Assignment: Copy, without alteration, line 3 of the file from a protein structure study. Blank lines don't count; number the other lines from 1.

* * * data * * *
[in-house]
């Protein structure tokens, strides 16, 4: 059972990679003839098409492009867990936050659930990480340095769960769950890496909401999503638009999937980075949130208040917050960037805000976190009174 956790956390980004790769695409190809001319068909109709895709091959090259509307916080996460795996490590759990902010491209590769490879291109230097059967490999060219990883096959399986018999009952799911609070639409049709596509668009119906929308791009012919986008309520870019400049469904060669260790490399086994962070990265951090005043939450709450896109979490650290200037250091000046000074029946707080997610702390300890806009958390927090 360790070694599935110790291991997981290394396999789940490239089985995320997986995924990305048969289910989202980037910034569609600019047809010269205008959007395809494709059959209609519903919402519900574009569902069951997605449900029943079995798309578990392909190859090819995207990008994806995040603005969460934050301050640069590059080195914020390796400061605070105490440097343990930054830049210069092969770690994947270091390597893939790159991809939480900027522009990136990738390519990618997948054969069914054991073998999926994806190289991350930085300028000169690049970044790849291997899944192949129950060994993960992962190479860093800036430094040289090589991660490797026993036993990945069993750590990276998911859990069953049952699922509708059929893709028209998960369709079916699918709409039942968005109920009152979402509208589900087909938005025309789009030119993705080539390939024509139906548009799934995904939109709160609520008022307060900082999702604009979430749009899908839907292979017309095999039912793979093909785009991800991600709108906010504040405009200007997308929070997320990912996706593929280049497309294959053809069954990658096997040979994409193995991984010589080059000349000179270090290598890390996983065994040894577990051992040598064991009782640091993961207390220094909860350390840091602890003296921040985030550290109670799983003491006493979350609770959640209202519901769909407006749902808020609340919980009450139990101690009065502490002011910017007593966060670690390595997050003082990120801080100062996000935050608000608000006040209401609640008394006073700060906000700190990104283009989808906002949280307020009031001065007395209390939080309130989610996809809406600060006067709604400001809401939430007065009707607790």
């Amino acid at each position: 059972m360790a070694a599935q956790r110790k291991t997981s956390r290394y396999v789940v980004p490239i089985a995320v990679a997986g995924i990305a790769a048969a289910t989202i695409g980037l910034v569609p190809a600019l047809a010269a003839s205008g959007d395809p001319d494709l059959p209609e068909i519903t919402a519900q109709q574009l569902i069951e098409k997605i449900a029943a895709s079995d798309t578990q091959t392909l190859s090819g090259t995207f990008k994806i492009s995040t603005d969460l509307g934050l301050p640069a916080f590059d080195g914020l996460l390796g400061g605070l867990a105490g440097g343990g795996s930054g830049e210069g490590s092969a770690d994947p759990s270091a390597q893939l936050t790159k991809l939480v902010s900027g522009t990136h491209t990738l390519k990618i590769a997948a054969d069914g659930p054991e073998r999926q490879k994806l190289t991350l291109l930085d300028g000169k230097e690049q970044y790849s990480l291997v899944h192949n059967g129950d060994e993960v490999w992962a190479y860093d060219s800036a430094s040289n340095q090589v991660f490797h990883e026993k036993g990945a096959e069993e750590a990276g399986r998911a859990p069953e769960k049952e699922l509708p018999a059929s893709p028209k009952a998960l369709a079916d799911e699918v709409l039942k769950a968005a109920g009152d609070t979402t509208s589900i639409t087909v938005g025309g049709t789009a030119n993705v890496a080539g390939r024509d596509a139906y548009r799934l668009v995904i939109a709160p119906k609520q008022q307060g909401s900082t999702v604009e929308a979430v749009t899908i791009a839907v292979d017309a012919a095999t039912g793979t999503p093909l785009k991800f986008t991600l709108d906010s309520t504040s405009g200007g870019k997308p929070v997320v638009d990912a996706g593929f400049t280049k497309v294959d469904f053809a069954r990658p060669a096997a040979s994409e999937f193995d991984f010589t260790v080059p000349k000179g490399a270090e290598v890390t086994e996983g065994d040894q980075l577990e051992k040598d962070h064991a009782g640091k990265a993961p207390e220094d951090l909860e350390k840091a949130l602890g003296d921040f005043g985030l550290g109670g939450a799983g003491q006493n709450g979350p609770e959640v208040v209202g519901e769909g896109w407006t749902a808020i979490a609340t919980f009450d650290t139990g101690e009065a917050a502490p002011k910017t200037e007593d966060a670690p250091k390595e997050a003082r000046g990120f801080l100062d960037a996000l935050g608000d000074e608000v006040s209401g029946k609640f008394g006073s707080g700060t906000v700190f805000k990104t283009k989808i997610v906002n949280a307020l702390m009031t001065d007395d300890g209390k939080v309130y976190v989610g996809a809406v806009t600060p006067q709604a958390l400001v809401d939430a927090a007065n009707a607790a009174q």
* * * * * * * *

């Amino acid at each position: 059972m360790a070694a599935q956790r110790k291991t997981s956390r290394y396999v789940v980004p490239i089985a995320v990679a997986g995924i990305a790769a048969a289910t989202i695409g980037l910034v569609p190809a600019l047809a010269a003839s205008g959007d395809p001319d494709l059959p209609e068909i519903t919402a519900q109709q574009l569902i069951e098409k997605i449900a029943a895709s079995d798309t578990q091959t392909l190859s090819g090259t995207f990008k994806i492009s995040t603005d969460l509307g934050l301050p640069a916080f590059d080195g914020l996460l390796g400061g605070l867990a105490g440097g343990g795996s930054g830049e210069g490590s092969a770690d994947p759990s270091a390597q893939l936050t790159k991809l939480v902010s900027g522009t990136h491209t990738l390519k990618i590769a997948a054969d069914g659930p054991e073998r999926q490879k994806l190289t991350l291109l930085d300028g000169k230097e690049q970044y790849s990480l291997v899944h192949n059967g129950d060994e993960v490999w992962a190479y860093d060219s800036a430094s040289n340095q090589v991660f490797h990883e026993k036993g990945a096959e069993e750590a990276g399986r998911a859990p069953e769960k049952e699922l509708p018999a059929s893709p028209k009952a998960l369709a079916d799911e699918v709409l039942k769950a968005a109920g009152d609070t979402t509208s589900i639409t087909v938005g025309g049709t789009a030119n993705v890496a080539g390939r024509d596509a139906y548009r799934l668009v995904i939109a709160p119906k609520q008022q307060g909401s900082t999702v604009e929308a979430v749009t899908i791009a839907v292979d017309a012919a095999t039912g793979t999503p093909l785009k991800f986008t991600l709108d906010s309520t504040s405009g200007g870019k997308p929070v997320v638009d990912a996706g593929f400049t280049k497309v294959d469904f053809a069954r990658p060669a096997a040979s994409e999937f193995d991984f010589t260790v080059p000349k000179g490399a270090e290598v890390t086994e996983g065994d040894q980075l577990e051992k040598d962070h064991a009782g640091k990265a993961p207390e220094d951090l909860e350390k840091a949130l602890g003296d921040f005043g985030l550290g109670g939450a799983g003491q006493n709450g979350p609770e959640v208040v209202g519901e769909g896109w407006t749902a808020i979490a609340t919980f009450d650290t139990g101690e009065a917050a502490p002011k910017t200037e007593d966060a670690p250091k390595e997050a003082r000046g990120f801080l100062d960037a996000l935050g608000d000074e608000v006040s209401g029946k609640f008394g006073s707080g700060t906000v700190f805000k990104t283009k989808i997610v906002n949280a307020l702390m009031t001065d007395d300890g209390k939080v309130y976190v989610g996809a809406v806009t600060p006067q709604a958390l400001v809401d939430a927090a007065n009707a607790a009174q």